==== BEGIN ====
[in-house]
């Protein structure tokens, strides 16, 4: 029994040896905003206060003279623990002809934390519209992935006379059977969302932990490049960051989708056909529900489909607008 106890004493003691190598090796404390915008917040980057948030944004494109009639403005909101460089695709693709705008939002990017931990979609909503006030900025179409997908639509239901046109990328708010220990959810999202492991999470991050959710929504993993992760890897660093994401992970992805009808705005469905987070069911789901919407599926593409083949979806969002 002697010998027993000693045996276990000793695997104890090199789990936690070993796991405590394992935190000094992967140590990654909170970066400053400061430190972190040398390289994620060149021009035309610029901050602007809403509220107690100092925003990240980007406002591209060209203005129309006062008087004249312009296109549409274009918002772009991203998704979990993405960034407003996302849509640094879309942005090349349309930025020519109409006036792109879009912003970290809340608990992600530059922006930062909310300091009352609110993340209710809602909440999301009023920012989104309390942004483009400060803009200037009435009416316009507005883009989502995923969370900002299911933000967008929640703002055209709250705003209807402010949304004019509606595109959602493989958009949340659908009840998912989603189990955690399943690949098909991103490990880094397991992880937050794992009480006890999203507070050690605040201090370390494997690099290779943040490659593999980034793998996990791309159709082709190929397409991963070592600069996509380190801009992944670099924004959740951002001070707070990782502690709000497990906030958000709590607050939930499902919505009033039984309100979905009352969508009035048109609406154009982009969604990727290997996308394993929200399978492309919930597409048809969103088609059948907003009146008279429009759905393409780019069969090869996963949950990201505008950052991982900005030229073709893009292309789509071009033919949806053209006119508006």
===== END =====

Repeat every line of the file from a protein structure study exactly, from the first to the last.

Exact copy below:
[in-house]
């Protein structure tokens, strides 16, 4: 029994040896905003206060003279623990002809934390519209992935006379059977969302932990490049960051989708056909529900489909607008 106890004493003691190598090796404390915008917040980057948030944004494109009639403005909101460089695709693709705008939002990017931990979609909503006030900025179409997908639509239901046109990328708010220990959810999202492991999470991050959710929504993993992760890897660093994401992970992805009808705005469905987070069911789901919407599926593409083949979806969002 002697010998027993000693045996276990000793695997104890090199789990936690070993796991405590394992935190000094992967140590990654909170970066400053400061430190972190040398390289994620060149021009035309610029901050602007809403509220107690100092925003990240980007406002591209060209203005129309006062008087004249312009296109549409274009918002772009991203998704979990993405960034407003996302849509640094879309942005090349349309930025020519109409006036792109879009912003970290809340608990992600530059922006930062909310300091009352609110993340209710809602909440999301009023920012989104309390942004483009400060803009200037009435009416316009507005883009989502995923969370900002299911933000967008929640703002055209709250705003209807402010949304004019509606595109959602493989958009949340659908009840998912989603189990955690399943690949098909991103490990880094397991992880937050794992009480006890999203507070050690605040201090370390494997690099290779943040490659593999980034793998996990791309159709082709190929397409991963070592600069996509380190801009992944670099924004959740951002001070707070990782502690709000497990906030958000709590607050939930499902919505009033039984309100979905009352969508009035048109609406154009982009969604990727290997996308394993929200399978492309919930597409048809969103088609059948907003009146008279429009759905393409780019069969090869996963949950990201505008950052991982900005030229073709893009292309789509071009033919949806053209006119508006």